Court of Appeal Allows Contempt Appeal in Parenting Case

It is beyond dispute that the Court’s contempt powers are meant to be used as a process of last resort, particularly in the area of family law. Nonetheless, warring couples continue to bring contempt applications for the most minor deviations from a court order. Chong v. Donnelly 2019 ONCA 799 is yet another example of a “mole hill turned into a mountain”.

The contempt allegation centred on a provision in a court order that required the parties to transition the children between each parent’s home at the children’s school on school days and if not a school day, at the other parent’s home at 8 am.

On this occasion Mr. Donnelly texted his ex-wife advising her that he would pick up the children after school, feed them dinner, and then return them to the school for their evening activities. Ms. Chong requested that he not do that as it was her evening with the children and she had already arranged after school care and dinner for them. He ignored her and picked up his children.

The motions judge reviewed the legal test for a contempt finding including the necessity of the court order being clear and unequivocal; that the party allegedly in breach had clear notice of the order; and that the conduct in breach of the order was intentional. Finding all three elements of the test to be satisfied, the judge found Mr. Donnelly to be in contempt in picking up the children in breach of the order.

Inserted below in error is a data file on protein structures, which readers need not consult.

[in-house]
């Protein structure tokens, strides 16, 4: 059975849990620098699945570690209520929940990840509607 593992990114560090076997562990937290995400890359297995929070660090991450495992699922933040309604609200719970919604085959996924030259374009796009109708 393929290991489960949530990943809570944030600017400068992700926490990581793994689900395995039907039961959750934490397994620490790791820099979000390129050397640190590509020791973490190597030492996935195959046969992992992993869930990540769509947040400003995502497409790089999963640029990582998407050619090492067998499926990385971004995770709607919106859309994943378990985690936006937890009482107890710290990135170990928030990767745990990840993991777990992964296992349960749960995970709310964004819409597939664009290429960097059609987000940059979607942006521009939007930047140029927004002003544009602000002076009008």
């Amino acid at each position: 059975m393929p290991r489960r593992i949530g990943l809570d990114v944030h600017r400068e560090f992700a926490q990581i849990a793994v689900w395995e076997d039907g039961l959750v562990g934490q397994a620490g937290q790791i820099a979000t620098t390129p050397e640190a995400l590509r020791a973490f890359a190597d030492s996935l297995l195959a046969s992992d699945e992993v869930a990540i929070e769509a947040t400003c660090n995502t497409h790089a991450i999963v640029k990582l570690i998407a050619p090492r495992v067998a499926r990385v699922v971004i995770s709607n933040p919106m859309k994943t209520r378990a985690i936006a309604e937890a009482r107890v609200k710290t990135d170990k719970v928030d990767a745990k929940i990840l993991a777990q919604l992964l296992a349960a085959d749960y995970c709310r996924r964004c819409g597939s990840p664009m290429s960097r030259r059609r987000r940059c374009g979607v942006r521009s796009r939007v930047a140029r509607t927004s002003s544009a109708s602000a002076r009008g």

The father appealed the contempt finding and succeeded, persuading the appellate court that because contempt was a discretionary power and one of last resort, the lower court judge erred in law. The appeal panel found that while the chambers judge applied the correct legal test he failed to consider whether there were alternatives to a contempt finding, such as admonishing the father.

The Court also found that the motions judge failed to consider the best interests of the children and by ignoring these discretionary factors erred in law. The Court did remark that the judge’s decision not to impose a contempt penalty was correct but her finding of contempt, in a high conflict case, was not in the interests of justice.

The Court also stated that contempt motions brought by each parent reflected badly on them and were not in the children’s best interests.

Lawdiva aka Georgialee Lang

Leave a Reply

Fill in your details below or click an icon to log in:

WordPress.com Logo

You are commenting using your WordPress.com account. Log Out /  Change )

Google photo

You are commenting using your Google account. Log Out /  Change )

Twitter picture

You are commenting using your Twitter account. Log Out /  Change )

Facebook photo

You are commenting using your Facebook account. Log Out /  Change )

Connecting to %s